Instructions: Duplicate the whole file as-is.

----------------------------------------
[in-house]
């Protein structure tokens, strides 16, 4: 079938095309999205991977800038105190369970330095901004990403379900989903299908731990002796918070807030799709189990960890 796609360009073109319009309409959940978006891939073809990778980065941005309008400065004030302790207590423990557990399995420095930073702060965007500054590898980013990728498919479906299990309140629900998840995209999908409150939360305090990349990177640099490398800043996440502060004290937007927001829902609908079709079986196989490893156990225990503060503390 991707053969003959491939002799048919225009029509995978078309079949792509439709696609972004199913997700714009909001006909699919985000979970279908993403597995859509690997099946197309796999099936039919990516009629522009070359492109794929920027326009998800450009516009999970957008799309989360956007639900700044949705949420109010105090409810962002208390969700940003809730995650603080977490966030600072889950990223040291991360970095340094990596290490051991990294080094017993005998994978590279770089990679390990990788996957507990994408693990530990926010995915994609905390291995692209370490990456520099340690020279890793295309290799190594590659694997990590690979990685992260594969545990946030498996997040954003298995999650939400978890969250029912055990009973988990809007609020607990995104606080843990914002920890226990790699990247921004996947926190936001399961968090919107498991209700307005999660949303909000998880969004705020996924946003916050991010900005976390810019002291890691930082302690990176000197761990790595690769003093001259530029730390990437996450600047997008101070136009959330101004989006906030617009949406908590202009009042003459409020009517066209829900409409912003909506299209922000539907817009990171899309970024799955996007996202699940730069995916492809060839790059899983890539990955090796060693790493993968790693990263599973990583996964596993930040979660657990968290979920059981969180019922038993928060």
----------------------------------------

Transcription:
[in-house]
């Protein structure tokens, strides 16, 4: 079938095309999205991977800038105190369970330095901004990403379900989903299908731990002796918070807030799709189990960890 796609360009073109319009309409959940978006891939073809990778980065941005309008400065004030302790207590423990557990399995420095930073702060965007500054590898980013990728498919479906299990309140629900998840995209999908409150939360305090990349990177640099490398800043996440502060004290937007927001829902609908079709079986196989490893156990225990503060503390 991707053969003959491939002799048919225009029509995978078309079949792509439709696609972004199913997700714009909001006909699919985000979970279908993403597995859509690997099946197309796999099936039919990516009629522009070359492109794929920027326009998800450009516009999970957008799309989360956007639900700044949705949420109010105090409810962002208390969700940003809730995650603080977490966030600072889950990223040291991360970095340094990596290490051991990294080094017993005998994978590279770089990679390990990788996957507990994408693990530990926010995915994609905390291995692209370490990456520099340690020279890793295309290799190594590659694997990590690979990685992260594969545990946030498996997040954003298995999650939400978890969250029912055990009973988990809007609020607990995104606080843990914002920890226990790699990247921004996947926190936001399961968090919107498991209700307005999660949303909000998880969004705020996924946003916050991010900005976390810019002291890691930082302690990176000197761990790595690769003093001259530029730390990437996450600047997008101070136009959330101004989006906030617009949406908590202009009042003459409020009517066209829900409409912003909506299209922000539907817009990171899309970024799955996007996202699940730069995916492809060839790059899983890539990955090796060693790493993968790693990263599973990583996964596993930040979660657990968290979920059981969180019922038993928060």